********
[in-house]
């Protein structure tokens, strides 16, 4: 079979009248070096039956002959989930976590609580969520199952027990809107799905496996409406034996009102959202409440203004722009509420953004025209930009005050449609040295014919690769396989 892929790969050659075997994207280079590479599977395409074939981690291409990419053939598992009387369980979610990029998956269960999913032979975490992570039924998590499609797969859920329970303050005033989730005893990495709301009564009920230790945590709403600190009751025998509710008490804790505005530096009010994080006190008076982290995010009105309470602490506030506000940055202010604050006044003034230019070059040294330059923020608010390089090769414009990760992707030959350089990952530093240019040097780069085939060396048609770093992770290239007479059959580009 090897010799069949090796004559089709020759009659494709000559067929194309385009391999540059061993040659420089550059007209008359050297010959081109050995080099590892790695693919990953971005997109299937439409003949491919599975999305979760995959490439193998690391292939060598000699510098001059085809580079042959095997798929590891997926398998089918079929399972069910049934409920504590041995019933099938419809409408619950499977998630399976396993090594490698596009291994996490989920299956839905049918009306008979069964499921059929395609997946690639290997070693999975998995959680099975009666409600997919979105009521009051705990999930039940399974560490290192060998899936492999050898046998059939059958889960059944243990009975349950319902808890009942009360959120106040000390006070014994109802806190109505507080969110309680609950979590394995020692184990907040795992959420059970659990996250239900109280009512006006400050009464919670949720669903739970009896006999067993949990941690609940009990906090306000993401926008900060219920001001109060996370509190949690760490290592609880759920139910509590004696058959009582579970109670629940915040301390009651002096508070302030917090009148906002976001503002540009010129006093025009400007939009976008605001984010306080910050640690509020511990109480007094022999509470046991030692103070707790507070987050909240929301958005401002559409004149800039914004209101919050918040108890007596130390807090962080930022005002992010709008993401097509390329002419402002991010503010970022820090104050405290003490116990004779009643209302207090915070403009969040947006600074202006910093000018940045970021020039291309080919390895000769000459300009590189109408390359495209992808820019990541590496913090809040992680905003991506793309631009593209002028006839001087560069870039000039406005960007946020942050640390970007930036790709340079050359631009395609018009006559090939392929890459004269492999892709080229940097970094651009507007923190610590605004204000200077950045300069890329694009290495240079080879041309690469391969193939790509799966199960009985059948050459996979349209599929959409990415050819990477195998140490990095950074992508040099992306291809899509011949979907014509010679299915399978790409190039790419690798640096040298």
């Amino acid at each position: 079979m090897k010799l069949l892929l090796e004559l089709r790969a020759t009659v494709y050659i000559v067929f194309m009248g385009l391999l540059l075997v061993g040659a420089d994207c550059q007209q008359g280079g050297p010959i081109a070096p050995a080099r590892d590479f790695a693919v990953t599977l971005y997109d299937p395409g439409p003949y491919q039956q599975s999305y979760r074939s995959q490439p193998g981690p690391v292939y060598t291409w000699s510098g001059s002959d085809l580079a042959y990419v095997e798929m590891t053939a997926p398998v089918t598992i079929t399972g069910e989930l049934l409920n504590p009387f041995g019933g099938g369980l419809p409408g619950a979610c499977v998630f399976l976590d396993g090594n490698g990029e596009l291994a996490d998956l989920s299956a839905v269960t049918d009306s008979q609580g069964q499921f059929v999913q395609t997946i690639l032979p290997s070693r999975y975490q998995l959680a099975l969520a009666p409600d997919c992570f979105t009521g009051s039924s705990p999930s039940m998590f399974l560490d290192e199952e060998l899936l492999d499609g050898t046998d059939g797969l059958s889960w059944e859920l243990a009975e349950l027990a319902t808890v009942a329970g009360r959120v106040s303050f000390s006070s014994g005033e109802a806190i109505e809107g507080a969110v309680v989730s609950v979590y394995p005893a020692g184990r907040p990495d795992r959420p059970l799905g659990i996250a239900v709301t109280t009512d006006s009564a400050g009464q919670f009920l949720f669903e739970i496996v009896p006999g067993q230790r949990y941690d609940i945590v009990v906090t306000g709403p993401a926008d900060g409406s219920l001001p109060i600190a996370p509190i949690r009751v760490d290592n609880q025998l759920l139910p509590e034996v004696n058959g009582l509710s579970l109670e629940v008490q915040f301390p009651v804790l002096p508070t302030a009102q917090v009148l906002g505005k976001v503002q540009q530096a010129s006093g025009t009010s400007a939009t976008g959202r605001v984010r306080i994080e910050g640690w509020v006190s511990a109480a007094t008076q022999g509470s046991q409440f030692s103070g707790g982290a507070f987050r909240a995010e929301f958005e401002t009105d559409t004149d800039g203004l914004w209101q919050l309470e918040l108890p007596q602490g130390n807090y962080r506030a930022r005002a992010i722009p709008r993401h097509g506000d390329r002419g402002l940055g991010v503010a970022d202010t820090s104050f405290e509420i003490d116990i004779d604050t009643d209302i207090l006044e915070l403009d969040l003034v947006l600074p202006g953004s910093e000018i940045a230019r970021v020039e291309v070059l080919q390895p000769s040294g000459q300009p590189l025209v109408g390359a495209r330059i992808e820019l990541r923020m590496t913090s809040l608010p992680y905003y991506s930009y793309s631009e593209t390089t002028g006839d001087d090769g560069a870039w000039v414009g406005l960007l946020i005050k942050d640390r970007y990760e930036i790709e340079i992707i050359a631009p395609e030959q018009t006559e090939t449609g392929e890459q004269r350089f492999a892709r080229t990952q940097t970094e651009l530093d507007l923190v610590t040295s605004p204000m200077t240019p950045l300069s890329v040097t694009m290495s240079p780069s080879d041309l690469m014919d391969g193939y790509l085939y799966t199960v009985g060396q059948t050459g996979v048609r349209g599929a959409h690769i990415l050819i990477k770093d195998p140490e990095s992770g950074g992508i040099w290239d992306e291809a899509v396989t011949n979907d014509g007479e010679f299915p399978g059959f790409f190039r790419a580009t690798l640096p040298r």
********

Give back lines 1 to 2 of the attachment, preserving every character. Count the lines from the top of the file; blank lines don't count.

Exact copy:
[in-house]
């Protein structure tokens, strides 16, 4: 079979009248070096039956002959989930976590609580969520199952027990809107799905496996409406034996009102959202409440203004722009509420953004025209930009005050449609040295014919690769396989 892929790969050659075997994207280079590479599977395409074939981690291409990419053939598992009387369980979610990029998956269960999913032979975490992570039924998590499609797969859920329970303050005033989730005893990495709301009564009920230790945590709403600190009751025998509710008490804790505005530096009010994080006190008076982290995010009105309470602490506030506000940055202010604050006044003034230019070059040294330059923020608010390089090769414009990760992707030959350089990952530093240019040097780069085939060396048609770093992770290239007479059959580009 090897010799069949090796004559089709020759009659494709000559067929194309385009391999540059061993040659420089550059007209008359050297010959081109050995080099590892790695693919990953971005997109299937439409003949491919599975999305979760995959490439193998690391292939060598000699510098001059085809580079042959095997798929590891997926398998089918079929399972069910049934409920504590041995019933099938419809409408619950499977998630399976396993090594490698596009291994996490989920299956839905049918009306008979069964499921059929395609997946690639290997070693999975998995959680099975009666409600997919979105009521009051705990999930039940399974560490290192060998899936492999050898046998059939059958889960059944243990009975349950319902808890009942009360959120106040000390006070014994109802806190109505507080969110309680609950979590394995020692184990907040795992959420059970659990996250239900109280009512006006400050009464919670949720669903739970009896006999067993949990941690609940009990906090306000993401926008900060219920001001109060996370509190949690760490290592609880759920139910509590004696058959009582579970109670629940915040301390009651002096508070302030917090009148906002976001503002540009010129006093025009400007939009976008605001984010306080910050640690509020511990109480007094022999509470046991030692103070707790507070987050909240929301958005401002559409004149800039914004209101919050918040108890007596130390807090962080930022005002992010709008993401097509390329002419402002991010503010970022820090104050405290003490116990004779009643209302207090915070403009969040947006600074202006910093000018940045970021020039291309080919390895000769000459300009590189109408390359495209992808820019990541590496913090809040992680905003991506793309631009593209002028006839001087560069870039000039406005960007946020942050640390970007930036790709340079050359631009395609018009006559090939392929890459004269492999892709080229940097970094651009507007923190610590605004204000200077950045300069890329694009290495240079080879041309690469391969193939790509799966199960009985059948050459996979349209599929959409990415050819990477195998140490990095950074992508040099992306291809899509011949979907014509010679299915399978790409190039790419690798640096040298």